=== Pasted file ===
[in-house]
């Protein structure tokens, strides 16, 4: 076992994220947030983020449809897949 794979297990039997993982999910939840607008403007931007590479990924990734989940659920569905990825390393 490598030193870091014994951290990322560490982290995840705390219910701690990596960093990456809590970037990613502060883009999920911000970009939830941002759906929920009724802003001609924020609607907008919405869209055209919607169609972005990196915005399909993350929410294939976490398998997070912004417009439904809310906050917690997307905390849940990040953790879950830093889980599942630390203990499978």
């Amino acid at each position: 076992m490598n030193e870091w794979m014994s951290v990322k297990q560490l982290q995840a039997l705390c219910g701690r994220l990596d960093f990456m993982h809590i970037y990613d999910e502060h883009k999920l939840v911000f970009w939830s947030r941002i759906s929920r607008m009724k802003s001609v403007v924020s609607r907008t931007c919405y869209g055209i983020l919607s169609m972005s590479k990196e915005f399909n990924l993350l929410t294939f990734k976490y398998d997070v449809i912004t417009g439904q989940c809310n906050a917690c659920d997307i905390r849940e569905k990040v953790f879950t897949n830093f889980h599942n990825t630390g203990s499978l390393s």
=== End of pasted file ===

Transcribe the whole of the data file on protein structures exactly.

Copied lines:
[in-house]
């Protein structure tokens, strides 16, 4: 076992994220947030983020449809897949 794979297990039997993982999910939840607008403007931007590479990924990734989940659920569905990825390393 490598030193870091014994951290990322560490982290995840705390219910701690990596960093990456809590970037990613502060883009999920911000970009939830941002759906929920009724802003001609924020609607907008919405869209055209919607169609972005990196915005399909993350929410294939976490398998997070912004417009439904809310906050917690997307905390849940990040953790879950830093889980599942630390203990499978």
């Amino acid at each position: 076992m490598n030193e870091w794979m014994s951290v990322k297990q560490l982290q995840a039997l705390c219910g701690r994220l990596d960093f990456m993982h809590i970037y990613d999910e502060h883009k999920l939840v911000f970009w939830s947030r941002i759906s929920r607008m009724k802003s001609v403007v924020s609607r907008t931007c919405y869209g055209i983020l919607s169609m972005s590479k990196e915005f399909n990924l993350l929410t294939f990734k976490y398998d997070v449809i912004t417009g439904q989940c809310n906050a917690c659920d997307i905390r849940e569905k990040v953790f879950t897949n830093f889980h599942n990825t630390g203990s499978l390393s």